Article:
|编译服务：||食物与营养||编译者：||潘淑春||编译时间：||Jun 8, 2016||浏 览 量：||2|
the American Soybean Association (ASA) has been working with National Corn Growers Association (NCGA), American Farm Bureau Federation (AFBF), National Association of Wheat Growers (NAWG) and other commodity organizations to address discrepancies in county yields and payments under the Agricultural Risk Coverage program’s county option (ARC-CO).
These discrepancies came to light last October, when payments were made for 2014 crops, the first year under the Agricultural Act of 2014 (AA-14), also known as the farm bill. The most notable differences were in corn yields and payments in several counties in North Dakota. Additional concerns have been raised by corn producers in South Dakota and Colorado.
There is evidence that the number of affected counties may be more significant for the 2015 corn crop, for which payments will be made in October 2016. We have requested county yield data for the 2014 and 2015 soybean and wheat crops, but the problem to date appears to focus on corn. However, any unresolved problem for one crop will raise concerns about the viability of the ARC-CO program as a whole, and should be addressed as soon as possible.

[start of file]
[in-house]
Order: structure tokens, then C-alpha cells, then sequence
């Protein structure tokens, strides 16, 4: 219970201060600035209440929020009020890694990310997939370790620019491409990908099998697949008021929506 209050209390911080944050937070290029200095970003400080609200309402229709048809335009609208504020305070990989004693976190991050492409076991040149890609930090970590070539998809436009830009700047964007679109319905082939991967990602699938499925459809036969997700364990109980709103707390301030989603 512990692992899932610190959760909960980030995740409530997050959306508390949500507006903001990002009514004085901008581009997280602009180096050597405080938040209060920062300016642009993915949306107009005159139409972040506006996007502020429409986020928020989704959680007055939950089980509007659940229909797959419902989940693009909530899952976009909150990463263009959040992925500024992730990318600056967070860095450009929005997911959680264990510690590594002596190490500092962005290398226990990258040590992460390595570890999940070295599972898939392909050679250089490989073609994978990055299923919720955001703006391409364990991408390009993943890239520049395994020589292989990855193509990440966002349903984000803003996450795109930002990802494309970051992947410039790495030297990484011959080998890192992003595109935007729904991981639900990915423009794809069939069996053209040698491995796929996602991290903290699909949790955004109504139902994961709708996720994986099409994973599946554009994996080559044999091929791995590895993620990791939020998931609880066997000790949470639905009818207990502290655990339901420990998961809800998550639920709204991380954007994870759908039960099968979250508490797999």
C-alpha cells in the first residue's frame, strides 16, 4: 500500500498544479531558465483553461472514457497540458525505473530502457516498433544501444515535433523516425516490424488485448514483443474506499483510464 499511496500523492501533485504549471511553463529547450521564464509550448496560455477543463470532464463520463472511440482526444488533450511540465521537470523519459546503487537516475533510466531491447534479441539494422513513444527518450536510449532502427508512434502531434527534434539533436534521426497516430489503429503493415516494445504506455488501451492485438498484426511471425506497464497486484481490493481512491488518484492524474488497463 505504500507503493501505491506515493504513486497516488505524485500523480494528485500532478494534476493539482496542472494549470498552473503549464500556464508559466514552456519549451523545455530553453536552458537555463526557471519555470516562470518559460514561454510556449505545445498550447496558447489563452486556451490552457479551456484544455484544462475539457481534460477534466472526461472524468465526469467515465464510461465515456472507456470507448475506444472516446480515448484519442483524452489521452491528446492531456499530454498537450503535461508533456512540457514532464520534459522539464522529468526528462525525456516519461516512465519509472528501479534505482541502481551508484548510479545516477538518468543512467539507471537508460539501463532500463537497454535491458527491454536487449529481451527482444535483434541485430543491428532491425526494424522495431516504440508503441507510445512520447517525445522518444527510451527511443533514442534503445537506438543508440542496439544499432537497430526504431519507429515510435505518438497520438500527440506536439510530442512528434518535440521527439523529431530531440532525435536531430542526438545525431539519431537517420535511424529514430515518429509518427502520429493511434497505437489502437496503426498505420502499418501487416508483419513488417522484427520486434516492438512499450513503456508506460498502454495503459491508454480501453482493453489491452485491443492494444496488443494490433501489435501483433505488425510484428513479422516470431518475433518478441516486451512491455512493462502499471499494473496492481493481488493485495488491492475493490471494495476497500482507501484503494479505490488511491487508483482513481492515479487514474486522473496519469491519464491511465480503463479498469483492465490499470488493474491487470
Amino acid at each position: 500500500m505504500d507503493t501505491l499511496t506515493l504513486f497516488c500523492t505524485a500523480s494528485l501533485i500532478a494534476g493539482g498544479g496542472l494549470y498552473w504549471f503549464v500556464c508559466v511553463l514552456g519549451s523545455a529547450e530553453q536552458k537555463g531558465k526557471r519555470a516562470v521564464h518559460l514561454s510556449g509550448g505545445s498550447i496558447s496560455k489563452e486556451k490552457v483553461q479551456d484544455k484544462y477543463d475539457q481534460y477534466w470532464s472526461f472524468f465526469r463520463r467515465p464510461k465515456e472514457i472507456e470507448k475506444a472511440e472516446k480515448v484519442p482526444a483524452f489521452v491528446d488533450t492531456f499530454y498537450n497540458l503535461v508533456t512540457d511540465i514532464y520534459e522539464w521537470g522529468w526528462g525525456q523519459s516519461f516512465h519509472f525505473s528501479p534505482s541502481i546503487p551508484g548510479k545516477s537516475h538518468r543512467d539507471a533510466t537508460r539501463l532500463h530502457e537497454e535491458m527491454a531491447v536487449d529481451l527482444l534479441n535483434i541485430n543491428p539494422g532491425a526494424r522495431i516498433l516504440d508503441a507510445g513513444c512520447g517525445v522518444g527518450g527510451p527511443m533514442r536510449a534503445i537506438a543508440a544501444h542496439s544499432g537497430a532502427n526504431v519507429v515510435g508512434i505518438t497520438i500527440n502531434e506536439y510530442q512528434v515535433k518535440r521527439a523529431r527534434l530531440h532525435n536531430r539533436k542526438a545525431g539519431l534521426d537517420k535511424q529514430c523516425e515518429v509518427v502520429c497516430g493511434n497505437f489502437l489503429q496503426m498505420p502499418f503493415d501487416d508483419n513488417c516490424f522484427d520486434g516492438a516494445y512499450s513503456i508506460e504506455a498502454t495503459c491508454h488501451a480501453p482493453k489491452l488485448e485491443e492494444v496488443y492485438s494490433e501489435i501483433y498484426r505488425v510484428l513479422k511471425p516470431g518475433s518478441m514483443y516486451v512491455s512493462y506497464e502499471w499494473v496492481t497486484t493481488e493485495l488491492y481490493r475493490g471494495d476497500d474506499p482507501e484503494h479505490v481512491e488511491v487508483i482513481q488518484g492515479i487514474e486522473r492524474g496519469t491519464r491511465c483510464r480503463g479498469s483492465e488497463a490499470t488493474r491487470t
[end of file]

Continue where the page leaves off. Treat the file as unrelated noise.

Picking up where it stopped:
The cause of the problem is the “cascade policy” for establishing county yields adopted by the Farm Service Agency (FSA) after AA-14 was enacted. Currently, FSA requires that a county’s published National Agriculture Statistics Service (NASS) yield be used, which requires that at least 30 producer surveys be returned or that the returned surveys represent at least 25 percent of a county’s harvested acreage for the crop. If one of these conditions isn’t met, the county’s Risk Management Agency (RMA) yield is used. Since RMA yields are often higher than NASS yields, payments to producers in RMA counties can be significantly lower than payments to producers in counties with NASS yields.
Since there is no legislative requirement or guidance for this policy, FSA is able to change it to provide more consistent yields and payments between counties in the same state. An alternative approach proposed by the North Dakota Corn Growers Association would blend NASS yields in adjacent or contiguous counties to establish yields in counties that don’t meet either of the requirements for a published NASS yield. In cases where there are no contiguous counties, the FSA State Committee would use NASS yields in comparable counties.